By Paul Ford
Ask an idiot a simple question, and see what happens.
“What is it like to live in Brooklyn?”
“I see a lot of dogs. Not so many cats, but they're there. They're watching. I have this fantasy that I'll see real big zoo
animals, that they'll be rhinos on Carroll Street and apes behind them. Talking rhinos. And I have this other thing where
I always check people to see if they have all their fingers. A lot of times they don't. There's a guy on a bike here with
a stump arm, he begs quarters. I think there's something hot about a woman with a fake finger, though. Not like The Piano, I liked it before that. But if she's still cool with herself and she's just missing one or two fingers. There were two girls
with missing fingers in my high school, but neither of them was really interesting to me. They weren't interested in me either, of course. But it took me months to realize they were missing fingers. And after that I always checked to see
if a woman had all her fingers, or extra fingers. Lots of people have six fingers. That happens a lot in certain ethnic groups.
I read that somewhere, but I don't think it's significant, it's just a thing like eye color. It's kind of a cool mutation.
I mean, obviously it must be dormant, you don't just hatch an extra finger, it's more of a genetic slip than anything else.
Your DNA says, hey, put another finger there.”
“I remember reading an article about it and they interviewed a woman about her six-fingered son and she said everyone called
him "sixpack." Anne Boleyn had six fingers and three breasts, and I guess that just made everyone crazy with lust. I think
they had a different approach to birth defects than we do. Like she was magical and touched by God and a witch. I like to
think about people with little fuckups. The woman with the lazy eye, or my friend Scott Rahin with his leg. I wonder if Henry
VIII got into that extra breast, if he bit the nipple while his thick hips shook with massive desire.”
Ftrain.com is the website of Paul Ford and his pseudonyms. It is showing its age. I'm rewriting the code but it's taking some
There is a Facebook group.
You will regret following me on Twitter here.
About the author: I've been running this website from 1997. For a living I write stories and essays, program computers, edit
things, and help people launch online publications. (LinkedIn). I wrote a novel. I was an editor at Harper's Magazine for five years; then I was a Contributing Editor; now I am a free agent. I was also on NPR's All Things Considered for a while. I still write for The Morning News, and some other places.
If you have any questions for me, I am very accessible by email. You can email me at firstname.lastname@example.org and ask me things and I will try to answer. Especially if you want to clarify something or write something critical. I am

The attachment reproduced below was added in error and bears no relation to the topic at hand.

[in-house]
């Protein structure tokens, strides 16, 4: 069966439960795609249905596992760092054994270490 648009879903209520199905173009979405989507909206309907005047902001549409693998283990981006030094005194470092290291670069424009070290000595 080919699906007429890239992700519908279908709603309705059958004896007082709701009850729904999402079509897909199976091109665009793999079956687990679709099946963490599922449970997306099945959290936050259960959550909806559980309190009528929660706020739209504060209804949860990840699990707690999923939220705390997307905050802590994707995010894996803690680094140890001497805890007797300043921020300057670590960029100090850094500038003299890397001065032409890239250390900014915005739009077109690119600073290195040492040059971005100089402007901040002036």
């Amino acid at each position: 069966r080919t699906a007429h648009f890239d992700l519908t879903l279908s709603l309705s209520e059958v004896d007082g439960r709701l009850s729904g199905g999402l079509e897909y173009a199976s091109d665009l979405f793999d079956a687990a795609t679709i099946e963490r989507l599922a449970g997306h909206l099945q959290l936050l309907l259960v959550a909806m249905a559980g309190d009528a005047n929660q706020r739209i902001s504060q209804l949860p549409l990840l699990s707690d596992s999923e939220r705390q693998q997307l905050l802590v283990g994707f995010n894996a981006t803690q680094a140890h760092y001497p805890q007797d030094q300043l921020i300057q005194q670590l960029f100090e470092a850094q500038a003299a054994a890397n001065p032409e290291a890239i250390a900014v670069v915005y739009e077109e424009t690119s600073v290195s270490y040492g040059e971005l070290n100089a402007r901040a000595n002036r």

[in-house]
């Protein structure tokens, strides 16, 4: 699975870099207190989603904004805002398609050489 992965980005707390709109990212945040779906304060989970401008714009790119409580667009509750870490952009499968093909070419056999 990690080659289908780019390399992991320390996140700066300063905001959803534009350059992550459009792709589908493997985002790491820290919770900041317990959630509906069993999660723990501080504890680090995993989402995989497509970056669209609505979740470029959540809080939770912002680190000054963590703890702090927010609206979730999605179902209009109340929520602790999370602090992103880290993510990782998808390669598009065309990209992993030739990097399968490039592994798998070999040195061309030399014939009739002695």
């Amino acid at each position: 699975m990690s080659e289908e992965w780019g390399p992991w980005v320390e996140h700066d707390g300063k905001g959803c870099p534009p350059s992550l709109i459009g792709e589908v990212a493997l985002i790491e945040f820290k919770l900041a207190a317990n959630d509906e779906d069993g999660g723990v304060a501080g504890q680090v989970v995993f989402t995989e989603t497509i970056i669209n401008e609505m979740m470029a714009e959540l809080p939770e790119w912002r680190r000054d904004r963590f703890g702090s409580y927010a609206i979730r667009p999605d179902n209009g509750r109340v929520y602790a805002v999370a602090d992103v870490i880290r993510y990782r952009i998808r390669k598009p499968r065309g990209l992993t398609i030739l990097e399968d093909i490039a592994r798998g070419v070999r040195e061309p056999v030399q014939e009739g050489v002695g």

glad to clarify things so that you can disagree more effectively.
: RSS1.0, RSS2.0
© 1974-2011 Paul Ford
Recent Offsite Work: Code and Prose.
As a hobby I write.
Facebook and Instagram: When Your Favorite App Sells Out.
Why I Am Leaving the People of the Red Valley.
Welcome to the Company.
“Facebook and the Epiphanator: An End to Endings?”.
Forgot to tell you about this.
“The Age of Mechanical Reproduction”.
An essay for TheMorningNews.org.
People call me a lot and say: What is this new thing? You're a nerd. Explain it immediately.
Recorded Entertainment #2, by Paul Ford.
Recorded Entertainment #1, by Paul Ford.
Nanolaw with Daughter.
Why privacy mattered.
0h30m w/Photoshop, by Paul Ford.
It's immediately clear to me now that I'm writing again that I need to come up with some new forms in order to have fun here—so
that I can get a rhythm and know what I'm doing. One thing that works for me are time limits; pencils up, pencils down. So:
Fridays, write for 30 minutes; edit for 20 minutes max; and go whip up some images if necessary, like the big crappy hand
below that's all meaningful and evocative because it's retro and zoomed-in. Post it, and leave it alone. Can I do that every
Friday? Yes! Will I? Maybe! But I crave that simple continuity. For today, for absolutely no reason other than that it came
unbidden into my brain, the subject will be Photoshop. (Do we have a process? We have a process. It is 11:39 and...)
That Shaggy Feeling.
Antilunchism, by Paul Ford.
Tickler File Forever, by Paul Ford.
I'll have no one to blame but future me.
Time's Inverted Index, by Paul Ford.
(1) When robots write history we can get in trouble with our past selves. (2) Search-generated, "false" chrestomathies and
the historical fallacy.
The Moral Superiority of the Streetcar.
(1) Long-form journalism fixes everything. (2) The moral superiority of the streetcar. (3) I like big bus and I cannot lie.